UK meat group Cranswick has announced the acquisition of pork processing assets owned by Northern Ireland-based meat group Dunbia.

In an announcement this morning (16 November), Cranswick said the purchase of Dunbia Ballymena will “enhance” its pig processing and enable the company to establish a “significant presence” in Northern Ireland. 

Dunbia Ballymena employs 360 people and processes around 7,800 UK farm assured pigs each week. It operates a purpose built factory in County Antrim and has a “strategic, well-established supply chain” with “strong links” to local farmers, Cranswick said.

Adam Couch, the CEO of Cranswick, added the deal “strengthens our UK pork processing business and provides us with greater control over our supply chain, ensuring that we can maintain the production and processing of high quality, UK farm assured, pigs which is central to our customer’s requirements”.

In the year to 29 March, the unit generated revenue of GBP72.4m (US$90.1m). Financial details of the all-cash transaction were not disclosed but Cranswick said it will be funded through its existing debt facilities. 

The deal is expected to be earnings-neutral for Cranswick this financial year (2016/17) and earnings enhancing in fiscal 2018/19.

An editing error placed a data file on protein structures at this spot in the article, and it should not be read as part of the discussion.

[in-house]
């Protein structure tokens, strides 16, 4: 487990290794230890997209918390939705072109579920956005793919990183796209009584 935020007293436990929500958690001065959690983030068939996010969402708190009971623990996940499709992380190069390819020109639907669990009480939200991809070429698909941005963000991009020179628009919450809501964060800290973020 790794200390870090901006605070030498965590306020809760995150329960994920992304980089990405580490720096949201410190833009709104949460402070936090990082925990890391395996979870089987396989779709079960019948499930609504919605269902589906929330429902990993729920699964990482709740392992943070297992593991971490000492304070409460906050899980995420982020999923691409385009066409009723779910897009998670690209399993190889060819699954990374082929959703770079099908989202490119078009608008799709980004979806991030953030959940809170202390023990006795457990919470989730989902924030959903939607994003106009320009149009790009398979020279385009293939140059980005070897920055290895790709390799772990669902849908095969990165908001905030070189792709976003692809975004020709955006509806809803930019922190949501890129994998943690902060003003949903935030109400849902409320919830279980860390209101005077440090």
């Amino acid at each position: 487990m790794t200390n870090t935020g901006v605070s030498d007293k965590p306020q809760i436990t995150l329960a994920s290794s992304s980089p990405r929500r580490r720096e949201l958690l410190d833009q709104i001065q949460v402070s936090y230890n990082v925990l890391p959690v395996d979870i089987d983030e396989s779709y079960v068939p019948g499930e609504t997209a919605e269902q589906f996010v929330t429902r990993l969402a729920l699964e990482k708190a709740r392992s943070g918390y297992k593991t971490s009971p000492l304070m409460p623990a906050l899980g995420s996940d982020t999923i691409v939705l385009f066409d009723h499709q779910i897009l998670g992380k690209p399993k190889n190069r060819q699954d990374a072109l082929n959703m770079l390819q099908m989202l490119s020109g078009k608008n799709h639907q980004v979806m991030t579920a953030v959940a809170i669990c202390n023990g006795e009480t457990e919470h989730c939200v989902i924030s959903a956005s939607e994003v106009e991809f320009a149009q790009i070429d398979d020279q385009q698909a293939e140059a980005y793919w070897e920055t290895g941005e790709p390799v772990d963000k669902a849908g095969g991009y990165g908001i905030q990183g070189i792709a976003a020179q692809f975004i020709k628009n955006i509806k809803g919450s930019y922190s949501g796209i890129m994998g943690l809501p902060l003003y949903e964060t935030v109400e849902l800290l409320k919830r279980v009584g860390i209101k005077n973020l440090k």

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By GlobalData

In December last year, Dunbia announced that it was weighing its options to “maximise the potential” of the company after attracting interest in the business. Dunbia had also confirmed that it was in talks over a potential tie-up with 2 Sisters Food Group

A spokesperson told just-food today the company is not commenting on further on its M&A plans or whether talks with 2 Sisters are still ongoing. 

Jim Dobson, Dunbia group chief executive, added the deal sale of the pork assets will create “positive expansion opportunities and a sustainable supply chain for Northern Ireland’s pig producers”. 

“Dunbia is pleased to welcome the investment of a major UK plc into the Northern Ireland economy and we wish them every success. The wider Dunbia business is unaffected and will continue as normal,” he said.